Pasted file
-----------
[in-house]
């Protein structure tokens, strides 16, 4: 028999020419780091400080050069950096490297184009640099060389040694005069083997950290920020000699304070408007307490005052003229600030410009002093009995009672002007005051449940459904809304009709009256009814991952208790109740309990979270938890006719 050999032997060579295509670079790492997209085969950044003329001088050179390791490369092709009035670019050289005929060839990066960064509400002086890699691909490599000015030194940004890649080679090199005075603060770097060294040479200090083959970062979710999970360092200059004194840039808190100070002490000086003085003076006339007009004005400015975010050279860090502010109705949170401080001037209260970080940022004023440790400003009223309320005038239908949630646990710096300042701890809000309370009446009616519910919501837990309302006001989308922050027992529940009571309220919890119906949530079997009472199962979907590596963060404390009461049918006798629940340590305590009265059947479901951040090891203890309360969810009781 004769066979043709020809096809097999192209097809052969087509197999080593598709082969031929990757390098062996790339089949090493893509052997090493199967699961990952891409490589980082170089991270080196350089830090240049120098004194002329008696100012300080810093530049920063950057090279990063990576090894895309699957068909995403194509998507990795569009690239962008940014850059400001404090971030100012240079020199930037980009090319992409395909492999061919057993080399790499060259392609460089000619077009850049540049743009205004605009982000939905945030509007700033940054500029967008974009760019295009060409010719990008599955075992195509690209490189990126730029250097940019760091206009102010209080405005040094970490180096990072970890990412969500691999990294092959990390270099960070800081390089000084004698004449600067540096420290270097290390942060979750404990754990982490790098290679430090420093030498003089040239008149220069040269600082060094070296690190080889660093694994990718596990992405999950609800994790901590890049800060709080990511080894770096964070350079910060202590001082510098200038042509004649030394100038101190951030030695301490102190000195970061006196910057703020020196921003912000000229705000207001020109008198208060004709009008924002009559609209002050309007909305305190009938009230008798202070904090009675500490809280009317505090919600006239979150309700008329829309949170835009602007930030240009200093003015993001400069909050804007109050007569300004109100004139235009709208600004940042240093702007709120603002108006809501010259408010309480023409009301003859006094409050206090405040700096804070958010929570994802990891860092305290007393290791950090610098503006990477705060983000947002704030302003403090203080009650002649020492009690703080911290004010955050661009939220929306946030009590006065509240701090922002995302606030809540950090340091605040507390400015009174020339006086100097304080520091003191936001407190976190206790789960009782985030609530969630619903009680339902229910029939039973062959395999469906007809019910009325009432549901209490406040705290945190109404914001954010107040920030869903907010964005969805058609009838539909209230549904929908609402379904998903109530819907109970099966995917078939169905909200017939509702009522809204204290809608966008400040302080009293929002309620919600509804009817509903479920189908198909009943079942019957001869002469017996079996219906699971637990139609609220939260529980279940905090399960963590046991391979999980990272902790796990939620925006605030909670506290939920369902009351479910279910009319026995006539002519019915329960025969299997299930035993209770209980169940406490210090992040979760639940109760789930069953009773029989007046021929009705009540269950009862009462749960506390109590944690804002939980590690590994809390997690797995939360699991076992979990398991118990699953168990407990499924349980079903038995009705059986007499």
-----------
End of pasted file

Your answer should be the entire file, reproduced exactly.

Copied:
[in-house]
């Protein structure tokens, strides 16, 4: 028999020419780091400080050069950096490297184009640099060389040694005069083997950290920020000699304070408007307490005052003229600030410009002093009995009672002007005051449940459904809304009709009256009814991952208790109740309990979270938890006719 050999032997060579295509670079790492997209085969950044003329001088050179390791490369092709009035670019050289005929060839990066960064509400002086890699691909490599000015030194940004890649080679090199005075603060770097060294040479200090083959970062979710999970360092200059004194840039808190100070002490000086003085003076006339007009004005400015975010050279860090502010109705949170401080001037209260970080940022004023440790400003009223309320005038239908949630646990710096300042701890809000309370009446009616519910919501837990309302006001989308922050027992529940009571309220919890119906949530079997009472199962979907590596963060404390009461049918006798629940340590305590009265059947479901951040090891203890309360969810009781 004769066979043709020809096809097999192209097809052969087509197999080593598709082969031929990757390098062996790339089949090493893509052997090493199967699961990952891409490589980082170089991270080196350089830090240049120098004194002329008696100012300080810093530049920063950057090279990063990576090894895309699957068909995403194509998507990795569009690239962008940014850059400001404090971030100012240079020199930037980009090319992409395909492999061919057993080399790499060259392609460089000619077009850049540049743009205004605009982000939905945030509007700033940054500029967008974009760019295009060409010719990008599955075992195509690209490189990126730029250097940019760091206009102010209080405005040094970490180096990072970890990412969500691999990294092959990390270099960070800081390089000084004698004449600067540096420290270097290390942060979750404990754990982490790098290679430090420093030498003089040239008149220069040269600082060094070296690190080889660093694994990718596990992405999950609800994790901590890049800060709080990511080894770096964070350079910060202590001082510098200038042509004649030394100038101190951030030695301490102190000195970061006196910057703020020196921003912000000229705000207001020109008198208060004709009008924002009559609209002050309007909305305190009938009230008798202070904090009675500490809280009317505090919600006239979150309700008329829309949170835009602007930030240009200093003015993001400069909050804007109050007569300004109100004139235009709208600004940042240093702007709120603002108006809501010259408010309480023409009301003859006094409050206090405040700096804070958010929570994802990891860092305290007393290791950090610098503006990477705060983000947002704030302003403090203080009650002649020492009690703080911290004010955050661009939220929306946030009590006065509240701090922002995302606030809540950090340091605040507390400015009174020339006086100097304080520091003191936001407190976190206790789960009782985030609530969630619903009680339902229910029939039973062959395999469906007809019910009325009432549901209490406040705290945190109404914001954010107040920030869903907010964005969805058609009838539909209230549904929908609402379904998903109530819907109970099966995917078939169905909200017939509702009522809204204290809608966008400040302080009293929002309620919600509804009817509903479920189908198909009943079942019957001869002469017996079996219906699971637990139609609220939260529980279940905090399960963590046991391979999980990272902790796990939620925006605030909670506290939920369902009351479910279910009319026995006539002519019915329960025969299997299930035993209770209980169940406490210090992040979760639940109760789930069953009773029989007046021929009705009540269950009862009462749960506390109590944690804002939980590690590994809390997690797995939360699991076992979990398991118990699953168990407990499924349980079903038995009705059986007499």